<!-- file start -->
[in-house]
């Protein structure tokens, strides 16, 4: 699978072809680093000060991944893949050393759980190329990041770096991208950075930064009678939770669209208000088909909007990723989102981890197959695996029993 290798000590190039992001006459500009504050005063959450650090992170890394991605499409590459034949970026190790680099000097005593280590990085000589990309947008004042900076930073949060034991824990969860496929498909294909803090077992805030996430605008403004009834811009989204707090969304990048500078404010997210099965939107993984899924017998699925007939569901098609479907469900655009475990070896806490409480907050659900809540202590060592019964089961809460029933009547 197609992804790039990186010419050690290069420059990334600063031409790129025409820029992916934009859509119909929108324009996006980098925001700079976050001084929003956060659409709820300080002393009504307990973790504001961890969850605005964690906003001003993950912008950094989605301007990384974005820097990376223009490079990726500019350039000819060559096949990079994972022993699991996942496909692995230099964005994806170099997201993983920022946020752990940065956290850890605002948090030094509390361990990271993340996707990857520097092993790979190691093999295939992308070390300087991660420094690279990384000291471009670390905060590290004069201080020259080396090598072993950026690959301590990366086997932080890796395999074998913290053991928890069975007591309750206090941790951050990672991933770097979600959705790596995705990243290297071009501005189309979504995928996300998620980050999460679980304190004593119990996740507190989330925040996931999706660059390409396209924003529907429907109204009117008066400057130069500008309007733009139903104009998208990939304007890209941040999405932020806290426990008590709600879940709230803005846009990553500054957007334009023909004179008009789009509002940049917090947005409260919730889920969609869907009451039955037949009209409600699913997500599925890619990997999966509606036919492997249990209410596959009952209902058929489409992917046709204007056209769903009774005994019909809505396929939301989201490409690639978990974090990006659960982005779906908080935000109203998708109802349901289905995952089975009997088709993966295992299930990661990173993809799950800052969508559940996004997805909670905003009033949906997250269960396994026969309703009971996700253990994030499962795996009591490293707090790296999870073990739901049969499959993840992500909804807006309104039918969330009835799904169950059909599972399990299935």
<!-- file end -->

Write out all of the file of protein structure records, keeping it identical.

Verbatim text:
[in-house]
């Protein structure tokens, strides 16, 4: 699978072809680093000060991944893949050393759980190329990041770096991208950075930064009678939770669209208000088909909007990723989102981890197959695996029993 290798000590190039992001006459500009504050005063959450650090992170890394991605499409590459034949970026190790680099000097005593280590990085000589990309947008004042900076930073949060034991824990969860496929498909294909803090077992805030996430605008403004009834811009989204707090969304990048500078404010997210099965939107993984899924017998699925007939569901098609479907469900655009475990070896806490409480907050659900809540202590060592019964089961809460029933009547 197609992804790039990186010419050690290069420059990334600063031409790129025409820029992916934009859509119909929108324009996006980098925001700079976050001084929003956060659409709820300080002393009504307990973790504001961890969850605005964690906003001003993950912008950094989605301007990384974005820097990376223009490079990726500019350039000819060559096949990079994972022993699991996942496909692995230099964005994806170099997201993983920022946020752990940065956290850890605002948090030094509390361990990271993340996707990857520097092993790979190691093999295939992308070390300087991660420094690279990384000291471009670390905060590290004069201080020259080396090598072993950026690959301590990366086997932080890796395999074998913290053991928890069975007591309750206090941790951050990672991933770097979600959705790596995705990243290297071009501005189309979504995928996300998620980050999460679980304190004593119990996740507190989330925040996931999706660059390409396209924003529907429907109204009117008066400057130069500008309007733009139903104009998208990939304007890209941040999405932020806290426990008590709600879940709230803005846009990553500054957007334009023909004179008009789009509002940049917090947005409260919730889920969609869907009451039955037949009209409600699913997500599925890619990997999966509606036919492997249990209410596959009952209902058929489409992917046709204007056209769903009774005994019909809505396929939301989201490409690639978990974090990006659960982005779906908080935000109203998708109802349901289905995952089975009997088709993966295992299930990661990173993809799950800052969508559940996004997805909670905003009033949906997250269960396994026969309703009971996700253990994030499962795996009591490293707090790296999870073990739901049969499959993840992500909804807006309104039918969330009835799904169950059909599972399990299935």